A transcript of communications with the Juneau AFSS is included in this report.


The Juneau International airport is owned and operated by the City and Borough of Juneau. The airport has a hard-surface runway on a 080 to 260 degree magnetic orientation. Runway 08 is 8,456 feet long by 150 feet wide, and is equipped with sequenced lead-in lights to runway 08, high intensity runway lights, runway end identifier lights, medium intensity approach lighting, and a visual approach slope indicator.


AFSS specialists provide assistance in emergency situations, in-flight services, and preflight services to airman. In-flight services are provided to aircraft in flight, or operating on an airport surface, and may include NAVAID monitoring, local airport advisories (LAA), delivery of air traffic control clearances, advisory services to pilots, notice to airman (NOTAM), search and rescue services, weather information, flight planning, and other services.

Under two letters of agreement between the Juneau Airport, and the Juneau AFSS, airport conditions which could affect the safe operation of the airport are provided to the AFSS by Juneau airport personnel via fax, radio, telephone, or in person. Airport personnel will keep the AFSS informed of personnel authorized to issue NOTAM information. Airport personnel will advise the AFSS before moving onto an airport movement area, and when vehicles are clear of movement areas. They will ensure the work force supervisor has two-way radio communication with the AFSS on the CTAF, and will ensure the vehicular traffic does not conflict with aircraft arrivals, departures, or ground movements within the airport movement area.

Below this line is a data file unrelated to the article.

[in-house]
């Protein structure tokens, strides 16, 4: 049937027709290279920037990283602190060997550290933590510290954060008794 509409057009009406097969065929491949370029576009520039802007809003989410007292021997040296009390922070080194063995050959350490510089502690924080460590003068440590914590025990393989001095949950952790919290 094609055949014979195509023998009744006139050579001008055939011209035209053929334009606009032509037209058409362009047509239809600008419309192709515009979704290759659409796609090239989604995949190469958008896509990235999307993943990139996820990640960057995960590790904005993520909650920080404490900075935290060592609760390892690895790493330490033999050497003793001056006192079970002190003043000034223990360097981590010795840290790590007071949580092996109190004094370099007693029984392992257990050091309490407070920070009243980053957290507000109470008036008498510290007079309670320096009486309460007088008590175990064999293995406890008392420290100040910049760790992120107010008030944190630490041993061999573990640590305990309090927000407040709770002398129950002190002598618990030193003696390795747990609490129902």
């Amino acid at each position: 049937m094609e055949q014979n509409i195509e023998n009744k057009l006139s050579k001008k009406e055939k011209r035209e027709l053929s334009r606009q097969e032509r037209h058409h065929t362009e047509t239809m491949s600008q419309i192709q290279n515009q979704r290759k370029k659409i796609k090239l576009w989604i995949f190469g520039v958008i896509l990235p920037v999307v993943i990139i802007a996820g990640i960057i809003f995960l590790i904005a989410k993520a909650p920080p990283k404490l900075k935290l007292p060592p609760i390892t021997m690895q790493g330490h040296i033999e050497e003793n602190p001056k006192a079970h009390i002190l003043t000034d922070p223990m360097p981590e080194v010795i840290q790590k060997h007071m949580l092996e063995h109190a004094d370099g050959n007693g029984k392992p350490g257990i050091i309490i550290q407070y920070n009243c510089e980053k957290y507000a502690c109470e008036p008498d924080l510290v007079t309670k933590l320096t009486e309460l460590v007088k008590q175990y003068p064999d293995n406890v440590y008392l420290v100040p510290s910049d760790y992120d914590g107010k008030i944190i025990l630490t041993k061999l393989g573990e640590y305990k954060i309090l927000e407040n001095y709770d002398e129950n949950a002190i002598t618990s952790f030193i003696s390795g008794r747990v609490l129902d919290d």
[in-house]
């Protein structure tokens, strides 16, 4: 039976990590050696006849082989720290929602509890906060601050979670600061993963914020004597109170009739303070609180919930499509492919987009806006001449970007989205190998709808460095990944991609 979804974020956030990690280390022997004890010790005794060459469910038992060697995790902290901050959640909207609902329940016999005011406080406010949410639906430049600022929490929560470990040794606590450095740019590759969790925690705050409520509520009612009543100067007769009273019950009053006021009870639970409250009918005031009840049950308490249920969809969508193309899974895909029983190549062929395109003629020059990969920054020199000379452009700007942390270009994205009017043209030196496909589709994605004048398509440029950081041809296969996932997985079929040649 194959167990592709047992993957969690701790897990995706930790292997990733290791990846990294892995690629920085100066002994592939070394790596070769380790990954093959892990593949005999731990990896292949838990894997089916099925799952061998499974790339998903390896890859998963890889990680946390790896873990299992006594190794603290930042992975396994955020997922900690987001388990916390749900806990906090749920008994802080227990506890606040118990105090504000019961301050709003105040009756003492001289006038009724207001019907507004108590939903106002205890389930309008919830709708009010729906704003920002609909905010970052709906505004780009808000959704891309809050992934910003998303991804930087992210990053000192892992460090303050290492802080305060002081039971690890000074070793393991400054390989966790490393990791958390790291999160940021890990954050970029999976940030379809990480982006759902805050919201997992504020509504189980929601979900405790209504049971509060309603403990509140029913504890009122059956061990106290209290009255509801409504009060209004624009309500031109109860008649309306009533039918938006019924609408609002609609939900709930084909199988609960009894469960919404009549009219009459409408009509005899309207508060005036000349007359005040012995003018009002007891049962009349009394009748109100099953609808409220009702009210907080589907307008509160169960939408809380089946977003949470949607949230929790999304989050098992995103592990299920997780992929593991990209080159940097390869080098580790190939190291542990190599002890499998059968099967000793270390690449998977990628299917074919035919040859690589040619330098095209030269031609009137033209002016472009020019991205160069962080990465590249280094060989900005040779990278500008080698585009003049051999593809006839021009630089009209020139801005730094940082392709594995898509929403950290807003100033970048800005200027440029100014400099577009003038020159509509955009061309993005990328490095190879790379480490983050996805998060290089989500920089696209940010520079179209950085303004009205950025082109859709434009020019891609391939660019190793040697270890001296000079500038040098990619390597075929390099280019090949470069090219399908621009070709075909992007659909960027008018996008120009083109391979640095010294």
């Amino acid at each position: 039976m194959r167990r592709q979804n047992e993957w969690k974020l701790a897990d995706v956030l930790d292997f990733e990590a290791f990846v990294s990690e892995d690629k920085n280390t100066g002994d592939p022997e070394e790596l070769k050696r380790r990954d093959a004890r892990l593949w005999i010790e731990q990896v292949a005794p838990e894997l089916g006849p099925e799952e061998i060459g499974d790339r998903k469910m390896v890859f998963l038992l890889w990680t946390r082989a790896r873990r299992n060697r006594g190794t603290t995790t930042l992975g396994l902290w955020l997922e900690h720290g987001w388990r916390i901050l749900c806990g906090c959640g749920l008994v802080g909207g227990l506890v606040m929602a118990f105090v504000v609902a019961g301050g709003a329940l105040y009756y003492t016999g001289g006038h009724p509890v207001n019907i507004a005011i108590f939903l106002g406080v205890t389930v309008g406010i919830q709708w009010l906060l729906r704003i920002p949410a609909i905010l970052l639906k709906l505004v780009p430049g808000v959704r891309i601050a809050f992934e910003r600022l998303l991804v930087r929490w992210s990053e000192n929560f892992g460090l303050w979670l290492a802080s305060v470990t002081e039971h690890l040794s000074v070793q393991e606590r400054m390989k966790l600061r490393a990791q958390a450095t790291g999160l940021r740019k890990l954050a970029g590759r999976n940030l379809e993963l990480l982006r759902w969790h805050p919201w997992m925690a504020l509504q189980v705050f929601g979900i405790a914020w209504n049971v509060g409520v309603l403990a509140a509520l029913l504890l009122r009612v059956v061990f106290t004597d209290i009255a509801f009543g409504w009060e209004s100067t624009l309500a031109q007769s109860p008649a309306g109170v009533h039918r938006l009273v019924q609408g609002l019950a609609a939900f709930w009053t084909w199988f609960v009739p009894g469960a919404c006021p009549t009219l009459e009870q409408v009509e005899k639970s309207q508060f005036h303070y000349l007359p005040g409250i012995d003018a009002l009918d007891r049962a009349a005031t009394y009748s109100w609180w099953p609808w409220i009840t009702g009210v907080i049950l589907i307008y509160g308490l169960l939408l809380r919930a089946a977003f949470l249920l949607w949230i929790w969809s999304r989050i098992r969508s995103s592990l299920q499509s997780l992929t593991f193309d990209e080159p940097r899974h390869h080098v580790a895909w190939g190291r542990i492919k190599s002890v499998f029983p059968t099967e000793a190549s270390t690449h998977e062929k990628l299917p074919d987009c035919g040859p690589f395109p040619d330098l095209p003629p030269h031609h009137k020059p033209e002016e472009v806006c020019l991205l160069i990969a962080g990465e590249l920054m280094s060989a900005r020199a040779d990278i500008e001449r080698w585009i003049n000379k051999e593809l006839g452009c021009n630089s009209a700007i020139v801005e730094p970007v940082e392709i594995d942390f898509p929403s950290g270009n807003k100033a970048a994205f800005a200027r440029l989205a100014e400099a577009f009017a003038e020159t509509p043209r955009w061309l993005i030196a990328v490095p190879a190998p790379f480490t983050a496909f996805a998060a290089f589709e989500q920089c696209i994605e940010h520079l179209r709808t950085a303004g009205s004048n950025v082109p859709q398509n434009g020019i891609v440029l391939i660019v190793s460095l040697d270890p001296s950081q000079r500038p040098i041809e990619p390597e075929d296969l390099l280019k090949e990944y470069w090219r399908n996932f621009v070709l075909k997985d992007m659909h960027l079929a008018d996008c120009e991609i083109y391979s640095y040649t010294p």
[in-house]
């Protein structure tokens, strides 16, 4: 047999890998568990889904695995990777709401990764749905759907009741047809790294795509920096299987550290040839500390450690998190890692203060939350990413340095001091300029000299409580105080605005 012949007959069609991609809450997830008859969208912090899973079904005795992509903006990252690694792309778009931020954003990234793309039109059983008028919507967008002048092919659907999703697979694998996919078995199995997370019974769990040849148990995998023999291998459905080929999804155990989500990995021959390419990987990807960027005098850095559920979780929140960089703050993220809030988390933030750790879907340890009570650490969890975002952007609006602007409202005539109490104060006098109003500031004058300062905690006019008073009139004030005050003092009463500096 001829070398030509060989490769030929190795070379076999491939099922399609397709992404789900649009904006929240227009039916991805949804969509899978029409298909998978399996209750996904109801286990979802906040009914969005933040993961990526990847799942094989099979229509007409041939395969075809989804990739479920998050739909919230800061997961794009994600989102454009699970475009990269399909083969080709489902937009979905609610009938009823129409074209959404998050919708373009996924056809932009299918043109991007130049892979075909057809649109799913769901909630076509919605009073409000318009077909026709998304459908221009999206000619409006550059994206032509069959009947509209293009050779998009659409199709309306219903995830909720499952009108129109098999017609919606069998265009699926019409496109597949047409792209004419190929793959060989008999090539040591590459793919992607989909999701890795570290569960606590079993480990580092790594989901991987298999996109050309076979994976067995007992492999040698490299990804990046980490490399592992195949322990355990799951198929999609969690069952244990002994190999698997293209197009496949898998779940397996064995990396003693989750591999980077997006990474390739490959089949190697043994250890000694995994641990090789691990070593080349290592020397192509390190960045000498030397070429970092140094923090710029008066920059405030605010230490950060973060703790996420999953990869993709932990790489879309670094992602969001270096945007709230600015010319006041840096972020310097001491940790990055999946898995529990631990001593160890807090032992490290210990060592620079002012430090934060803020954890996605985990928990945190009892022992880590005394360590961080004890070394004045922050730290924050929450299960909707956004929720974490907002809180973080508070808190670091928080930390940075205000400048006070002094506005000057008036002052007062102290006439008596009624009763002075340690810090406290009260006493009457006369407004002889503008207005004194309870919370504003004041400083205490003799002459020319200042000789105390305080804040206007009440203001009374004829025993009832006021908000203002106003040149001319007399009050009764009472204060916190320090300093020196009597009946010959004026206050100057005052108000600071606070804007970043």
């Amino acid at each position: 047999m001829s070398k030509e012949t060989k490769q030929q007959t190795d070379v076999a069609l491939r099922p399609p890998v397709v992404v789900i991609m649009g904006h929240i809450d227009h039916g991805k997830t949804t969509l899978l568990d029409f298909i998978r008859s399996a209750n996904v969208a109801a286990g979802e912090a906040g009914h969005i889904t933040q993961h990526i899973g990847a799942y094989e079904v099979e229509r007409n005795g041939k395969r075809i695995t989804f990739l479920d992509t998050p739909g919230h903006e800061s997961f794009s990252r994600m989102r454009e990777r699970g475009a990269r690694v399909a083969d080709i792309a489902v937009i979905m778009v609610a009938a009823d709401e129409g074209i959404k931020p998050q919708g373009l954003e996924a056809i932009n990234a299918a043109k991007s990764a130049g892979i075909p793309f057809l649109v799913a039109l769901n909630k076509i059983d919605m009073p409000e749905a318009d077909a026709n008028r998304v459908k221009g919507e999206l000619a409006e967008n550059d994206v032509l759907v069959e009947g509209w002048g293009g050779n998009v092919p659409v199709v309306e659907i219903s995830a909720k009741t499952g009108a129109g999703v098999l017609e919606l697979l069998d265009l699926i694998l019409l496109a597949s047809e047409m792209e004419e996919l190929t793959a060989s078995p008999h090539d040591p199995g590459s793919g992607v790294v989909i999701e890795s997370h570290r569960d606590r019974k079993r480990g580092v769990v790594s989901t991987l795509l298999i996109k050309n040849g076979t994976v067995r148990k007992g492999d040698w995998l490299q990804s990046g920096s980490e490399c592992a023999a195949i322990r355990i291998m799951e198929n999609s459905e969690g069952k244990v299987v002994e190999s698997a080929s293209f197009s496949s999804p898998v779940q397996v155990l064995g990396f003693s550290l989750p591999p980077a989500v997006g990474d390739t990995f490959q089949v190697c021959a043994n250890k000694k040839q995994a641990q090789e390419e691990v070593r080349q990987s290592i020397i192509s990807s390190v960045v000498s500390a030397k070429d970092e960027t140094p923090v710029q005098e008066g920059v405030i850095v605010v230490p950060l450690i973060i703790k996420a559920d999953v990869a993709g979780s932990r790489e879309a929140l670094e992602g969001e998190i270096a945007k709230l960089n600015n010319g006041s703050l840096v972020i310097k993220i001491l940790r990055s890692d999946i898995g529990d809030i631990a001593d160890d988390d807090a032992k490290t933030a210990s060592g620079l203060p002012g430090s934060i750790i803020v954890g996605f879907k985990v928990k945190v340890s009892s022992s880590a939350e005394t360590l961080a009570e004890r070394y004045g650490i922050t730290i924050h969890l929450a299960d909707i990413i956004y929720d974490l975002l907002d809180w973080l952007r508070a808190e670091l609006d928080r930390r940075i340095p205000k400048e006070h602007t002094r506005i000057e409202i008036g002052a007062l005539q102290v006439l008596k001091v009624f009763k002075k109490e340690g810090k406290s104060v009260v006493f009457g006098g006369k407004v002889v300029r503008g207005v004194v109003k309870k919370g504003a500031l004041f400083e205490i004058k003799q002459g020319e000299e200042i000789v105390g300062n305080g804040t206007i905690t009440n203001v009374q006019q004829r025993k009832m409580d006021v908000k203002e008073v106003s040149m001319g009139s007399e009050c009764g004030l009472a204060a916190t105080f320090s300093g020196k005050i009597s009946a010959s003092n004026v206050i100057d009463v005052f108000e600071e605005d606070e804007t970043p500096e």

When the Juneau ATCT is closed, the AFSS will monitor the CTAF. Advise work personnel of known aircraft arrivals, departures, or ground movements, and will advise work personnel of any nonreported vehicles on the airport movement area.

Advisories to pilots about airfield conditions may be provided by AFSS personnel by radio, or NOTAM. A radio report of men and equipment on the airport, provided by Juneau airport maintenance personnel to the AFSS, constitutes a local NOTAM.